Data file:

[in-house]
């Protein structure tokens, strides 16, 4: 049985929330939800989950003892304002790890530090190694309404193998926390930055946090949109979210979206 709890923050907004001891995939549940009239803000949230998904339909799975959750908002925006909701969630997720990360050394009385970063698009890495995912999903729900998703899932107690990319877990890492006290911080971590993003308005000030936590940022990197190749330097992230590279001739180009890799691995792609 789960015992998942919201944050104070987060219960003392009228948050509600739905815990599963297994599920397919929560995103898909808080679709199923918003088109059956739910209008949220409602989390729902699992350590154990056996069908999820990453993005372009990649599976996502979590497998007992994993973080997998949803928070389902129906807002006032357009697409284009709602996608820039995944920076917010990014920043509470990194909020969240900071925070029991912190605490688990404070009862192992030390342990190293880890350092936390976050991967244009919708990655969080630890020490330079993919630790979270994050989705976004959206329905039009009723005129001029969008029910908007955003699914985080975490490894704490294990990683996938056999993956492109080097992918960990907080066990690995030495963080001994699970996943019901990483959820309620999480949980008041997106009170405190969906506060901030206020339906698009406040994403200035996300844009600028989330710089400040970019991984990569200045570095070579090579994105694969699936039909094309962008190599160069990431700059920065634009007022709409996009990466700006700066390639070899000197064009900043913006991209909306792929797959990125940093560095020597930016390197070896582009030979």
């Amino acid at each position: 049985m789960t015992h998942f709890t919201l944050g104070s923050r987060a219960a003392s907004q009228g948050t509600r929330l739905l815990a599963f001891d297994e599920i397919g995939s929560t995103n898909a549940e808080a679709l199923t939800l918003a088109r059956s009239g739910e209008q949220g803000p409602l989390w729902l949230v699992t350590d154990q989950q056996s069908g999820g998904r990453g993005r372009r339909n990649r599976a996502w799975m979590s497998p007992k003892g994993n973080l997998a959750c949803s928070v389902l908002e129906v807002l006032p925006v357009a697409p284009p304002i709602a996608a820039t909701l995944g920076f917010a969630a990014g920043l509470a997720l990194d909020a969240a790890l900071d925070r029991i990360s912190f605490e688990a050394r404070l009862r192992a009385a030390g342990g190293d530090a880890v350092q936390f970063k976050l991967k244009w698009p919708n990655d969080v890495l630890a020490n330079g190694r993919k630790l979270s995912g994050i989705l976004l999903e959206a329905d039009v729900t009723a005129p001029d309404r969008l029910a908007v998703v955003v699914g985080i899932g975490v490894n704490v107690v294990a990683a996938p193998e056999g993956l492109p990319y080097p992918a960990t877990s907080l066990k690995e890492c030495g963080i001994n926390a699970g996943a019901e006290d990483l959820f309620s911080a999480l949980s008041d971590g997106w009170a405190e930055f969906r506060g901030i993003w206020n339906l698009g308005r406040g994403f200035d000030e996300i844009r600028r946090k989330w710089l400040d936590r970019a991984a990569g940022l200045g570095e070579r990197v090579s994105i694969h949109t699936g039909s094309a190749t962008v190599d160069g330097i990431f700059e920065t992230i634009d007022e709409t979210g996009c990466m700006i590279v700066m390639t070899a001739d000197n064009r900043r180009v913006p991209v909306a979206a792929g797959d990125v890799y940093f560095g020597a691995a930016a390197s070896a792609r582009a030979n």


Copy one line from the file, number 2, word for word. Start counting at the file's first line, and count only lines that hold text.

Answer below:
């Protein structure tokens, strides 16, 4: 049985929330939800989950003892304002790890530090190694309404193998926390930055946090949109979210979206 709890923050907004001891995939549940009239803000949230998904339909799975959750908002925006909701969630997720990360050394009385970063698009890495995912999903729900998703899932107690990319877990890492006290911080971590993003308005000030936590940022990197190749330097992230590279001739180009890799691995792609 789960015992998942919201944050104070987060219960003392009228948050509600739905815990599963297994599920397919929560995103898909808080679709199923918003088109059956739910209008949220409602989390729902699992350590154990056996069908999820990453993005372009990649599976996502979590497998007992994993973080997998949803928070389902129906807002006032357009697409284009709602996608820039995944920076917010990014920043509470990194909020969240900071925070029991912190605490688990404070009862192992030390342990190293880890350092936390976050991967244009919708990655969080630890020490330079993919630790979270994050989705976004959206329905039009009723005129001029969008029910908007955003699914985080975490490894704490294990990683996938056999993956492109080097992918960990907080066990690995030495963080001994699970996943019901990483959820309620999480949980008041997106009170405190969906506060901030206020339906698009406040994403200035996300844009600028989330710089400040970019991984990569200045570095070579090579994105694969699936039909094309962008190599160069990431700059920065634009007022709409996009990466700006700066390639070899000197064009900043913006991209909306792929797959990125940093560095020597930016390197070896582009030979």